How to make a neutrino beam
||Neutrinos are elusive particles that are difficult to study, yet they may help explain some of the biggest mysteries of our universe. Using accelerators to make neutrino beams, scientists are unveiling the neutrinos' secrets. Image: Sandbox Studio
Neutrinos are among the most abundant particles in the universe, but they rarely interact with matter. Some of today's outstanding scientific mysteries, such as why there is more matter than antimatter in the universe, could be solved by studying neutrinos and detecting their interactions with matter.
Billions of neutrinos from natural sources, including the Sun, zip through every square centimeter of the Earth each second. Yet scientists cannot easily determine their initial type or exactly how far they traveled before reaching a detector.
To study neutrinos more effectively, scientists produce high-intensity neutrino beams using proton accelerators. Only a few laboratories in the world can manufacture such neutrino beams: the J-PARC laboratory in Japan, the research center CERN in Europe and Fermi National Accelerator Laboratory in the United States. Every two seconds, Fermilab fires a trillion neutrinos toward particle detectors located in northern Minnesota, more than 450 miles away. This intense beam produces about a thousand neutrino interactions per year in the detectors.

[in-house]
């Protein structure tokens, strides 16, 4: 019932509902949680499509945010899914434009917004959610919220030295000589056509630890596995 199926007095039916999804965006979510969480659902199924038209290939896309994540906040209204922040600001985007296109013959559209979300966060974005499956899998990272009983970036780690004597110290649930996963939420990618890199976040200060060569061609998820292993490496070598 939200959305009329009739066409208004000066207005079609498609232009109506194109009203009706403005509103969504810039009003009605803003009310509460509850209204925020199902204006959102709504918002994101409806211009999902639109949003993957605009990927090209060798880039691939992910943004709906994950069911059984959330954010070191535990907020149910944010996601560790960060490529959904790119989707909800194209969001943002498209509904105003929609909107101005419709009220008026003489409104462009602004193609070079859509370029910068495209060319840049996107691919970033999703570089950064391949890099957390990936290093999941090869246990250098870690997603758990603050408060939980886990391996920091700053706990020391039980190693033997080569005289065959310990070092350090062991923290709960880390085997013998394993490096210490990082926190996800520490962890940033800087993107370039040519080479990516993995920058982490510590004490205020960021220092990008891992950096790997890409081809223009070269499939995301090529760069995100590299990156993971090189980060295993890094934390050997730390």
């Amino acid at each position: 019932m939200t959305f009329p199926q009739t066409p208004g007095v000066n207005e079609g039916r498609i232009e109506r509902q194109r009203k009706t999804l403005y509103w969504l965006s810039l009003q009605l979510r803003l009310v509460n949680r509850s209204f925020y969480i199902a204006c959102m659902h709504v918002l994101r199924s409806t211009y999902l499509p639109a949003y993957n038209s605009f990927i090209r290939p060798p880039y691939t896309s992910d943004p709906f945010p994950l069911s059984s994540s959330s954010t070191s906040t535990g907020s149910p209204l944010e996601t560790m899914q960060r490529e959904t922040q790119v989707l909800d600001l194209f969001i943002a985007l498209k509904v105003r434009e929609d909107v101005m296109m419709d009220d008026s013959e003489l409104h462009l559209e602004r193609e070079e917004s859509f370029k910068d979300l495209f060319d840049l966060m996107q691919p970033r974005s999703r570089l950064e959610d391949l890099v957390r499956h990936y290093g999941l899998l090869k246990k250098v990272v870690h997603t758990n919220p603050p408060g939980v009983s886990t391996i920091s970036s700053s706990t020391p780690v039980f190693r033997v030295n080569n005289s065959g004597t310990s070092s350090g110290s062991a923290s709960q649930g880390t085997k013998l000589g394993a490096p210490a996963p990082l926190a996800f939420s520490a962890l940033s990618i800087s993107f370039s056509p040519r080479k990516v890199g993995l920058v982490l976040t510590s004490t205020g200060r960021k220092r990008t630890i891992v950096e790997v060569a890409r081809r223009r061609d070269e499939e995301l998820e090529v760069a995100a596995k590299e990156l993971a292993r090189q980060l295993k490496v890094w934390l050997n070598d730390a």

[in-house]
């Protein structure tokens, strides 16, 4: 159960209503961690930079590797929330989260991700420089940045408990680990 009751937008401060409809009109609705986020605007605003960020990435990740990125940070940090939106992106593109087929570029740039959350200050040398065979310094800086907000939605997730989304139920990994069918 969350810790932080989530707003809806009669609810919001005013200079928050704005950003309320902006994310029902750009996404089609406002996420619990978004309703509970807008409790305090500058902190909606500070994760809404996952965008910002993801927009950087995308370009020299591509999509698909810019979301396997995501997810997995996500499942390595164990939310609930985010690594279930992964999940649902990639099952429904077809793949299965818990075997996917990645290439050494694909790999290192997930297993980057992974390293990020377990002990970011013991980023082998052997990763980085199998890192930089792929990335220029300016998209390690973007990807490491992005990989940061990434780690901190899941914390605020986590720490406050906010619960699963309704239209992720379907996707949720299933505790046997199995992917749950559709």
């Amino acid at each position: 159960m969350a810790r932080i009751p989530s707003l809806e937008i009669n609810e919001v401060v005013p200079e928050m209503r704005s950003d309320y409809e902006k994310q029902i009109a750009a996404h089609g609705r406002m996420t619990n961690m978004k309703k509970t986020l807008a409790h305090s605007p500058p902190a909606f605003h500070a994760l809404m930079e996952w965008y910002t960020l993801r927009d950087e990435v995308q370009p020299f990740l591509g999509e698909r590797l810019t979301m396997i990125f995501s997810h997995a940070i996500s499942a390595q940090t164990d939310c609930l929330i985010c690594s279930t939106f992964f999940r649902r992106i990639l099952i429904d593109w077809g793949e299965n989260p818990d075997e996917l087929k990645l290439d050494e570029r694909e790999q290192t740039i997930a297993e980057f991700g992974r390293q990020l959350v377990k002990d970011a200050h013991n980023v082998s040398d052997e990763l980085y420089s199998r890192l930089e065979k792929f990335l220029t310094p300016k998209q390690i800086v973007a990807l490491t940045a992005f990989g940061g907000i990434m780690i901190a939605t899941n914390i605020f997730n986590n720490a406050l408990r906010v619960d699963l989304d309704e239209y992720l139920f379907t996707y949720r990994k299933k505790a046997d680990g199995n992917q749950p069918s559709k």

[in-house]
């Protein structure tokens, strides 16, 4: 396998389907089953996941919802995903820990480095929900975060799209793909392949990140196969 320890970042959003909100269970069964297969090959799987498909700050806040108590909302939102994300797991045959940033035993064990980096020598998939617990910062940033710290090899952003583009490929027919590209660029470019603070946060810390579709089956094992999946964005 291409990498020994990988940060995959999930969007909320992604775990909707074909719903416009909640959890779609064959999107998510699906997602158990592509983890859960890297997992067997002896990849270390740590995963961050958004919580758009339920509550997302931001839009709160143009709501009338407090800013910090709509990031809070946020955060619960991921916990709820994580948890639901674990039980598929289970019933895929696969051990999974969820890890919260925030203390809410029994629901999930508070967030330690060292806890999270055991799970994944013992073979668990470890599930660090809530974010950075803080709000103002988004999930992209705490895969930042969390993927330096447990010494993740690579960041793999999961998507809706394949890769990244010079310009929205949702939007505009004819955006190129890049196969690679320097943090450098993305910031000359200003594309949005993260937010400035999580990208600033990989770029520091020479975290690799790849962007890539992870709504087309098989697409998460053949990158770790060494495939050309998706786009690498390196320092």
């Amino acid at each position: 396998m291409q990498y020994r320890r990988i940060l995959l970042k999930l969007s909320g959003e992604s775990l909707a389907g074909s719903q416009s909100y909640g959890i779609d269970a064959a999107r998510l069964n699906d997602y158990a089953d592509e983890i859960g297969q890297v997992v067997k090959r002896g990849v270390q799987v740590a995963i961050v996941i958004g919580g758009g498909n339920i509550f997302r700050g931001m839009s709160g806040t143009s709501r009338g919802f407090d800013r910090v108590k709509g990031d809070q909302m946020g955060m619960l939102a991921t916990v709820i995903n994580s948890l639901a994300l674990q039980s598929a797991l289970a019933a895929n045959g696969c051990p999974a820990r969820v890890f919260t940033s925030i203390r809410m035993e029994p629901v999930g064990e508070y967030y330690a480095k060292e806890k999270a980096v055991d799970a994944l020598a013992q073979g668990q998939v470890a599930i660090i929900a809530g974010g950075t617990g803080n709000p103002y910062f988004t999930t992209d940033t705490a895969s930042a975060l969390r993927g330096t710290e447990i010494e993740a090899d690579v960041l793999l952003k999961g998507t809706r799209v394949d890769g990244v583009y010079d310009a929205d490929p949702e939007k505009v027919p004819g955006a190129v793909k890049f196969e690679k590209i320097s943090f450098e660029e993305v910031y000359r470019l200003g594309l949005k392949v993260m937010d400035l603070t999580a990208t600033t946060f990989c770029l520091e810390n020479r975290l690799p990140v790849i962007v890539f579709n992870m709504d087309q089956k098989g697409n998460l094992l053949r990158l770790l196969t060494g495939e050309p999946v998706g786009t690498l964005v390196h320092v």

Scientists make high-intensity neutrino beams by starting with batches of protons from a bottle of hydrogen gas. They accelerate each batch to nearly the speed of light and smash it into a target, usually made of graphite or beryllium. The protons shatter the target's atomic nuclei and produce new particles, including short-lived pions—the source for neutrinos and anti-neutrinos.
Powerful focusing horns, which produce strong, carefully aligned magnetic fields, redirect the pions so they are all traveling in roughly the same direction, creating a meter-wide beam of either positively or negatively charged pions. Positively charged pions, which live for only a fraction of a second, decay into anti-muons and muon neutrinos; their equally short-lived, negatively charged brothers decay into muons and muon anti-neutrinos.
Blocks of aluminum, steel and concrete are the final steps to create a pure neutrino (or anti-neutrino) beam. The blocks stop and absorb all particles except the ghost-like neutrinos (or anti-neutrinos), which pass through unchanged. Ta da!
||View an animation on how a neutrino beam is made. Animation: Sandbox Studio